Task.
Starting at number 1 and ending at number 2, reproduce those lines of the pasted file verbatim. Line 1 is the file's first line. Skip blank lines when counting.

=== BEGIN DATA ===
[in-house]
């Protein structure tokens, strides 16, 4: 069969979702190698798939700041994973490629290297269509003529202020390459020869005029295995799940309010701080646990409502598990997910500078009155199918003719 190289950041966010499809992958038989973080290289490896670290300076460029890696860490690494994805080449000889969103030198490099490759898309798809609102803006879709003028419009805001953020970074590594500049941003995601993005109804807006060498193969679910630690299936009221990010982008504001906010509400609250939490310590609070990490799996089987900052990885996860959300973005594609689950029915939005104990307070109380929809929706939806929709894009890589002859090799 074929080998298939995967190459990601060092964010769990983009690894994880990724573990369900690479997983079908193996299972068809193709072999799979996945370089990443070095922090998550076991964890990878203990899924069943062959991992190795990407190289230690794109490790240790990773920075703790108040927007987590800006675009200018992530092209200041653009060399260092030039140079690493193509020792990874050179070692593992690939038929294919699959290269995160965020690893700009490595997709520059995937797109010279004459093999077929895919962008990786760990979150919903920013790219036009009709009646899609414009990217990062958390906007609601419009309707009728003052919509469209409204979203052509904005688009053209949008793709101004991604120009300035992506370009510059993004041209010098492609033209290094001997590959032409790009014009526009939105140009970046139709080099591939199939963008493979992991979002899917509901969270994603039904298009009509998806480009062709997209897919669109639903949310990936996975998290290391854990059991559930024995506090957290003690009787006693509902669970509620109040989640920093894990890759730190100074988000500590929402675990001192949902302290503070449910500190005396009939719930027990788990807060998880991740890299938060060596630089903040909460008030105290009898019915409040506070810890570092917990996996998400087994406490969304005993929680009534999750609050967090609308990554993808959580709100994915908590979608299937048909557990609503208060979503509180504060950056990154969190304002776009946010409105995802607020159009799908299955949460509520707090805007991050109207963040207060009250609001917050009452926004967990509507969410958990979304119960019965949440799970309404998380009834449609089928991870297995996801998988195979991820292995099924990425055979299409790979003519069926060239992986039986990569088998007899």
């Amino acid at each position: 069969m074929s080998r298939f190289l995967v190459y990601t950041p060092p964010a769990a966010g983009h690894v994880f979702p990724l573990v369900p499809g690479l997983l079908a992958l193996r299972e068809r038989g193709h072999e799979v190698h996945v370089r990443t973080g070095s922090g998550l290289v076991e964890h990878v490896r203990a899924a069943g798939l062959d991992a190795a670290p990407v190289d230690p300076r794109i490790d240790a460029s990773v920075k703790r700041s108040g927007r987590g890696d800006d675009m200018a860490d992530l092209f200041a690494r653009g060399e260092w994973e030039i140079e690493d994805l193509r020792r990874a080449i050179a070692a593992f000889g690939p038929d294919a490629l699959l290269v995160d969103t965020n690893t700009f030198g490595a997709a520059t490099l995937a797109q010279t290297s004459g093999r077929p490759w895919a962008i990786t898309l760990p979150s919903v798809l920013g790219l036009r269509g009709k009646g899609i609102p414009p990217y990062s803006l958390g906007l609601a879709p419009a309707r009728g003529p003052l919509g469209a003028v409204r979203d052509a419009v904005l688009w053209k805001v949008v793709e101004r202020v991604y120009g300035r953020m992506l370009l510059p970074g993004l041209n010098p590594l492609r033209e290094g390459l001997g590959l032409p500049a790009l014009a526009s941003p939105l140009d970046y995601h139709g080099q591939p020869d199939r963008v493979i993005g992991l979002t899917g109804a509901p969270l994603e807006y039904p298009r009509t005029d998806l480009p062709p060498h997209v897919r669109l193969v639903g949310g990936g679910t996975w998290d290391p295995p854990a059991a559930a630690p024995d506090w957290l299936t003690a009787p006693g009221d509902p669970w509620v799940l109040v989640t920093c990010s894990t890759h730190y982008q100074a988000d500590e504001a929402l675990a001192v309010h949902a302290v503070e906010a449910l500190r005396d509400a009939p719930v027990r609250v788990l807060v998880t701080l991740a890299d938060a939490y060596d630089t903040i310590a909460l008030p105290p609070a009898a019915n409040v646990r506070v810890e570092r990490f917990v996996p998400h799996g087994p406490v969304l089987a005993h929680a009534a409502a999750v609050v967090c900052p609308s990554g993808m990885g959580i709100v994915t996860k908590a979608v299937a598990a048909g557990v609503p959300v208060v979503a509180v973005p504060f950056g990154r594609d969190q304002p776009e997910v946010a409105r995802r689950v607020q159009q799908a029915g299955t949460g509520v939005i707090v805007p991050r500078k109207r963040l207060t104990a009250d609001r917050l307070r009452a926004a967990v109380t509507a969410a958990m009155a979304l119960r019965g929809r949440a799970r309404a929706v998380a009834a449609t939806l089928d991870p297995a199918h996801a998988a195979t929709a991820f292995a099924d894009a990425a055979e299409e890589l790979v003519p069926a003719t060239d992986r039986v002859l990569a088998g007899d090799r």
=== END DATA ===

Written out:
[in-house]
């Protein structure tokens, strides 16, 4: 069969979702190698798939700041994973490629290297269509003529202020390459020869005029295995799940309010701080646990409502598990997910500078009155199918003719 190289950041966010499809992958038989973080290289490896670290300076460029890696860490690494994805080449000889969103030198490099490759898309798809609102803006879709003028419009805001953020970074590594500049941003995601993005109804807006060498193969679910630690299936009221990010982008504001906010509400609250939490310590609070990490799996089987900052990885996860959300973005594609689950029915939005104990307070109380929809929706939806929709894009890589002859090799 074929080998298939995967190459990601060092964010769990983009690894994880990724573990369900690479997983079908193996299972068809193709072999799979996945370089990443070095922090998550076991964890990878203990899924069943062959991992190795990407190289230690794109490790240790990773920075703790108040927007987590800006675009200018992530092209200041653009060399260092030039140079690493193509020792990874050179070692593992690939038929294919699959290269995160965020690893700009490595997709520059995937797109010279004459093999077929895919962008990786760990979150919903920013790219036009009709009646899609414009990217990062958390906007609601419009309707009728003052919509469209409204979203052509904005688009053209949008793709101004991604120009300035992506370009510059993004041209010098492609033209290094001997590959032409790009014009526009939105140009970046139709080099591939199939963008493979992991979002899917509901969270994603039904298009009509998806480009062709997209897919669109639903949310990936996975998290290391854990059991559930024995506090957290003690009787006693509902669970509620109040989640920093894990890759730190100074988000500590929402675990001192949902302290503070449910500190005396009939719930027990788990807060998880991740890299938060060596630089903040909460008030105290009898019915409040506070810890570092917990996996998400087994406490969304005993929680009534999750609050967090609308990554993808959580709100994915908590979608299937048909557990609503208060979503509180504060950056990154969190304002776009946010409105995802607020159009799908299955949460509520707090805007991050109207963040207060009250609001917050009452926004967990509507969410958990979304119960019965949440799970309404998380009834449609089928991870297995996801998988195979991820292995099924990425055979299409790979003519069926060239992986039986990569088998007899």